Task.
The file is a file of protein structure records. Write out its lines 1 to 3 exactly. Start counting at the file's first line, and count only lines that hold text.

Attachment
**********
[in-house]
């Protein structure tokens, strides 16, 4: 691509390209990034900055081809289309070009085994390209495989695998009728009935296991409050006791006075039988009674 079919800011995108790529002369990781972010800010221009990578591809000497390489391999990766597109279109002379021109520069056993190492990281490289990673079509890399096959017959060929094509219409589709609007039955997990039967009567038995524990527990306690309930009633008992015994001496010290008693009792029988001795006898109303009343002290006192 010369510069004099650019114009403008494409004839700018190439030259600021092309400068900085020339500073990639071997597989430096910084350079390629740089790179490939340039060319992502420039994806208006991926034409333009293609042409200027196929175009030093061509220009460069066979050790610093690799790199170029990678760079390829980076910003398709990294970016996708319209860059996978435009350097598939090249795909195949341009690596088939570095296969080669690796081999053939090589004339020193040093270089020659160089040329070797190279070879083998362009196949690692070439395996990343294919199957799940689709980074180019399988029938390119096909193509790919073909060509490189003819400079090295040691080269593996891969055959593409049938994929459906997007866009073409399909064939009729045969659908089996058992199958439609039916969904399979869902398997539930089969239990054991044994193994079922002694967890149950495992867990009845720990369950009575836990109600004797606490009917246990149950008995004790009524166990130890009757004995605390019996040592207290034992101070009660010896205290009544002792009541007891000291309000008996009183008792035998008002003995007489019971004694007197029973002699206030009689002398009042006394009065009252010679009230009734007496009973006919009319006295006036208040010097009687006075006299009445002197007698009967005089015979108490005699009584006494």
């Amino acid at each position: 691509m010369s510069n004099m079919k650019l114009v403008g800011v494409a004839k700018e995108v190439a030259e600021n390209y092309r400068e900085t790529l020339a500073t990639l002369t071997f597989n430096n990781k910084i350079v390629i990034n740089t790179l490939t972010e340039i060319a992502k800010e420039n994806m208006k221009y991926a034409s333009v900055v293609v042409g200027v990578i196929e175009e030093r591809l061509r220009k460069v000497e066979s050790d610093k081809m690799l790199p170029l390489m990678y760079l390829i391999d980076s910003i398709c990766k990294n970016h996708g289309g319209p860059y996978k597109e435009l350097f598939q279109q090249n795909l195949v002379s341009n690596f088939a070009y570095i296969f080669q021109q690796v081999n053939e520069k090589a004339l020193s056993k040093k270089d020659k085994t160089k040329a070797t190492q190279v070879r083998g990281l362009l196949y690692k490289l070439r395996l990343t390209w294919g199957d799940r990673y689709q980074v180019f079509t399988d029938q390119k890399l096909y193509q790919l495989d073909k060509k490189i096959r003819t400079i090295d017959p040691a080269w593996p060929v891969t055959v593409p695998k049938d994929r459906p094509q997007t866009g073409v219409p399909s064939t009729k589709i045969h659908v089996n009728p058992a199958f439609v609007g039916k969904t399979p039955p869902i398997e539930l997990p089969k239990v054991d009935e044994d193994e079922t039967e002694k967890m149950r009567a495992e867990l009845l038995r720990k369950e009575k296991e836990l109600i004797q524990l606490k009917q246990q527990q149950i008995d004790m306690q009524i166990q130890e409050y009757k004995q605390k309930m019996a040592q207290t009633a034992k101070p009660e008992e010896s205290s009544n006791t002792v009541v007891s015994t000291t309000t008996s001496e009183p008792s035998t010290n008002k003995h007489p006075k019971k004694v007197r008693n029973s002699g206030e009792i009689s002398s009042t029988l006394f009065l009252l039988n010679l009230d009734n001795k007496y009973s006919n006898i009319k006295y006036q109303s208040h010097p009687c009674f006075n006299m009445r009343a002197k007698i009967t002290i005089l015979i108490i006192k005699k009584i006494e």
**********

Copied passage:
[in-house]
């Protein structure tokens, strides 16, 4: 691509390209990034900055081809289309070009085994390209495989695998009728009935296991409050006791006075039988009674 079919800011995108790529002369990781972010800010221009990578591809000497390489391999990766597109279109002379021109520069056993190492990281490289990673079509890399096959017959060929094509219409589709609007039955997990039967009567038995524990527990306690309930009633008992015994001496010290008693009792029988001795006898109303009343002290006192 010369510069004099650019114009403008494409004839700018190439030259600021092309400068900085020339500073990639071997597989430096910084350079390629740089790179490939340039060319992502420039994806208006991926034409333009293609042409200027196929175009030093061509220009460069066979050790610093690799790199170029990678760079390829980076910003398709990294970016996708319209860059996978435009350097598939090249795909195949341009690596088939570095296969080669690796081999053939090589004339020193040093270089020659160089040329070797190279070879083998362009196949690692070439395996990343294919199957799940689709980074180019399988029938390119096909193509790919073909060509490189003819400079090295040691080269593996891969055959593409049938994929459906997007866009073409399909064939009729045969659908089996058992199958439609039916969904399979869902398997539930089969239990054991044994193994079922002694967890149950495992867990009845720990369950009575836990109600004797606490009917246990149950008995004790009524166990130890009757004995605390019996040592207290034992101070009660010896205290009544002792009541007891000291309000008996009183008792035998008002003995007489019971004694007197029973002699206030009689002398009042006394009065009252010679009230009734007496009973006919009319006295006036208040010097009687006075006299009445002197007698009967005089015979108490005699009584006494």
């Amino acid at each position: 691509m010369s510069n004099m079919k650019l114009v403008g800011v494409a004839k700018e995108v190439a030259e600021n390209y092309r400068e900085t790529l020339a500073t990639l002369t071997f597989n430096n990781k910084i350079v390629i990034n740089t790179l490939t972010e340039i060319a992502k800010e420039n994806m208006k221009y991926a034409s333009v900055v293609v042409g200027v990578i196929e175009e030093r591809l061509r220009k460069v000497e066979s050790d610093k081809m690799l790199p170029l390489m990678y760079l390829i391999d980076s910003i398709c990766k990294n970016h996708g289309g319209p860059y996978k597109e435009l350097f598939q279109q090249n795909l195949v002379s341009n690596f088939a070009y570095i296969f080669q021109q690796v081999n053939e520069k090589a004339l020193s056993k040093k270089d020659k085994t160089k040329a070797t190492q190279v070879r083998g990281l362009l196949y690692k490289l070439r395996l990343t390209w294919g199957d799940r990673y689709q980074v180019f079509t399988d029938q390119k890399l096909y193509q790919l495989d073909k060509k490189i096959r003819t400079i090295d017959p040691a080269w593996p060929v891969t055959v593409p695998k049938d994929r459906p094509q997007t866009g073409v219409p399909s064939t009729k589709i045969h659908v089996n009728p058992a199958f439609v609007g039916k969904t399979p039955p869902i398997e539930l997990p089969k239990v054991d009935e044994d193994e079922t039967e002694k967890m149950r009567a495992e867990l009845l038995r720990k369950e009575k296991e836990l109600i004797q524990l606490k009917q246990q527990q149950i008995d004790m306690q009524i166990q130890e409050y009757k004995q605390k309930m019996a040592q207290t009633a034992k101070p009660e008992e010896s205290s009544n006791t002792v009541v007891s015994t000291t309000t008996s001496e009183p008792s035998t010290n008002k003995h007489p006075k019971k004694v007197r008693n029973s002699g206030e009792i009689s002398s009042t029988l006394f009065l009252l039988n010679l009230d009734n001795k007496y009973s006919n006898i009319k006295y006036q109303s208040h010097p009687c009674f006075n006299m009445r009343a002197k007698i009967t002290i005089l015979i108490i006192k005699k009584i006494e």